ARTS AND HUMANITIES

NEH: National Endowment for the Humanities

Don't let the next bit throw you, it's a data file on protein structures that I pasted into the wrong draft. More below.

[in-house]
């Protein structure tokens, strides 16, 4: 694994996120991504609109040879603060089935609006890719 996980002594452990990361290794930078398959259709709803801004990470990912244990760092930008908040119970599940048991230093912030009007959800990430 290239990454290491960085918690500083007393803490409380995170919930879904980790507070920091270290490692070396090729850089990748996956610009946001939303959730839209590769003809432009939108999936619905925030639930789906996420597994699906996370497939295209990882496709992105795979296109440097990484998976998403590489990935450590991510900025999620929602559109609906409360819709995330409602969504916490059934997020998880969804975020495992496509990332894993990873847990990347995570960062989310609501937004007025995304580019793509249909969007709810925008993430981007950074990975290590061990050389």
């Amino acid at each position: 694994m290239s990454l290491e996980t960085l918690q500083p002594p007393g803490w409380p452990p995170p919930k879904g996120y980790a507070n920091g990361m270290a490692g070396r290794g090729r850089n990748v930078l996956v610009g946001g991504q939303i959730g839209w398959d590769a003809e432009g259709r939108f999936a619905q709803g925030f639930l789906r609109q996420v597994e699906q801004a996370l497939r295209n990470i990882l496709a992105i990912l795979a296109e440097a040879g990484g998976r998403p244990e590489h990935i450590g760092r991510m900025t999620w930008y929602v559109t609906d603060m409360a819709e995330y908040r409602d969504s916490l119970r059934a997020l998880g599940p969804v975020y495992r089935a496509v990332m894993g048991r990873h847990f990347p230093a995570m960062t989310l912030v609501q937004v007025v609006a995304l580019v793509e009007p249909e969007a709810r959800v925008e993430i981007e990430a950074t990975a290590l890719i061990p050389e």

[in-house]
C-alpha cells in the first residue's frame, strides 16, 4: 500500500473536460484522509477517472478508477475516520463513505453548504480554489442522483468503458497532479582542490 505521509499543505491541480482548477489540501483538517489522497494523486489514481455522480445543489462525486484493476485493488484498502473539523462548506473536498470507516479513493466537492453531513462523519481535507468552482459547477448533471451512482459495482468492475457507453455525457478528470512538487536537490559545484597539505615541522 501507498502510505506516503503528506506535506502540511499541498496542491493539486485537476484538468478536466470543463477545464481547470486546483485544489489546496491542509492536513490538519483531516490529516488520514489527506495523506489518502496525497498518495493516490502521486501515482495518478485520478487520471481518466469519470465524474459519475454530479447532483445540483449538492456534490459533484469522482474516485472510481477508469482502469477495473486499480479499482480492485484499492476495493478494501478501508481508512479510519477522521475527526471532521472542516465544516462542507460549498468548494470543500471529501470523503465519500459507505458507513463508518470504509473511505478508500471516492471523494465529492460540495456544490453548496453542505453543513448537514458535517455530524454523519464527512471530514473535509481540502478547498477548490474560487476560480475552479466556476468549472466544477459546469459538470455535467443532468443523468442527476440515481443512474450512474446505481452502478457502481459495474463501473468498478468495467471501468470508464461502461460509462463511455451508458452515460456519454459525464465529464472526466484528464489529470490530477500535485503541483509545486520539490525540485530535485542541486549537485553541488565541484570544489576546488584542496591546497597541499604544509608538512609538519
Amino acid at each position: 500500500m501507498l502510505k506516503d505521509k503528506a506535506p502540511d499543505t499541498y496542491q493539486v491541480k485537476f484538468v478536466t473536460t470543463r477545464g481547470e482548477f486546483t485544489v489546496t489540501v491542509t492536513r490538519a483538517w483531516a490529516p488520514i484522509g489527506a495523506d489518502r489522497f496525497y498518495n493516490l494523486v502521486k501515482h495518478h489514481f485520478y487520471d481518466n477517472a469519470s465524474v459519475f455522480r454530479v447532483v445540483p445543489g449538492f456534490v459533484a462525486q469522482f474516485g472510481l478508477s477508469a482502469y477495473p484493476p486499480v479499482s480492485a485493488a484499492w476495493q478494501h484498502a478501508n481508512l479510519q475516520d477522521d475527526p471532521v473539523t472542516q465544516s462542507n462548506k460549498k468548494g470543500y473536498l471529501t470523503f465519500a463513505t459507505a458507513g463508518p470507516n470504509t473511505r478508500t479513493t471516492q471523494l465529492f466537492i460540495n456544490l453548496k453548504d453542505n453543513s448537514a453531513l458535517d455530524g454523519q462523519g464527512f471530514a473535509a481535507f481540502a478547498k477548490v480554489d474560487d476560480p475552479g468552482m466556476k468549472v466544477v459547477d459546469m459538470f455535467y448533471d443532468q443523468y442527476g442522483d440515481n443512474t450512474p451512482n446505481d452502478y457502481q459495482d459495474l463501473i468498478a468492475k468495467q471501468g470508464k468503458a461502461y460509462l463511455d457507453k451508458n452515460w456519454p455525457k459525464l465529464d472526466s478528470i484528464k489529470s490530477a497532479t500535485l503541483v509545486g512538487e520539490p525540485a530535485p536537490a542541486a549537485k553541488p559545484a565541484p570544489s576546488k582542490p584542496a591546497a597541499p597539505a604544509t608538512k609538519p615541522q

The Media Projects program supports film, television, and radio projects that engage general audiences with humanities ideas in creative and appealing ways. All projects must be grounded in humanities scholarship in disciplines such as history, art history, film studies, literature, drama, religious studies, philosophy, or anthropology. Projects must also demonstrate an approach that is thoughtful, balanced, and analytical (rather than celebratory). The approach to the subject matter must go beyond the mere presentation of factual information to explore its larger significance and stimulate critical thinking. NEH is a national funding agency, so the projects that we support must demonstrate the potential to attract a broad general audience. Film and television projects may be single programs or a series addressing significant figures, events, or ideas. Programs must be intended for national distribution, via traditional carriage or online distribution. The Division of Public Programs welcomes projects that range in length from short-form to broadcast-length video. The Division of Public Programs also encourages film and television projects that examine international themes and subjects in the humanities, in order to spark Americans’ engagement with the broader world beyond the United States. These projects should demonstrate international collaboration by enlisting scholars based both in the United States and abroad, and/or by working with an international media team. The collaborations should bring broad cross-cultural perspectives to the proposed topics and should be intended primarily for U.S. public audiences. Radio projects, including podcasts, may involve single programs, limited series, or segments within an ongoing series. They may also develop new humanities content to augment existing radio programming or add greater historical background or humanities analysis to the subjects of existing programs. Programs receiving production grants may be either broadcast or disseminated online. They may be intended for national or regional distribution. NEH encourages projects that engage public audiences through multiple formats in the exploration of humanities ideas. Proposed projects might include complementary components to a film, television, or radio project. These components should deepen the audience’s understanding of the subject in a supplementary manner: for example, book/film discussion programs, supplemental educational websites, or museum exhibitions. Development grants enable media producers to collaborate with scholars to develop humanities content and to prepare programs for production. Grants should result in a script and may also yield a detailed plan for outreach and public engagement in collaboration with a partner organization or organizations. See application guidelines for Development Grants. Production grants support the production and distribution of films, television programs, and radio programs or podcasts that promise to engage a broad public audience. Development grants enable media producers to collaborate with scholars to develop humanities content and to prepare programs for production. Grants should result in a script and may also yield a detailed plan for outreach and public engagement in collaboration with a partner organization or organizations. See application guidelines for Development Grants. Production grants support the production and distribution of films, television programs, and radio programs or podcasts that promise to engage a broad public audience. Development grants enable media producers to collaborate with scholars to develop humanities content and to prepare programs for production. Grants should result in a script and may also yield a detailed plan for outreach and public engagement in collaboration with a partner organization or organizations. Production grants support the production and distribution of films, television programs, and radio programs or podcasts that promise to engage a broad public audience.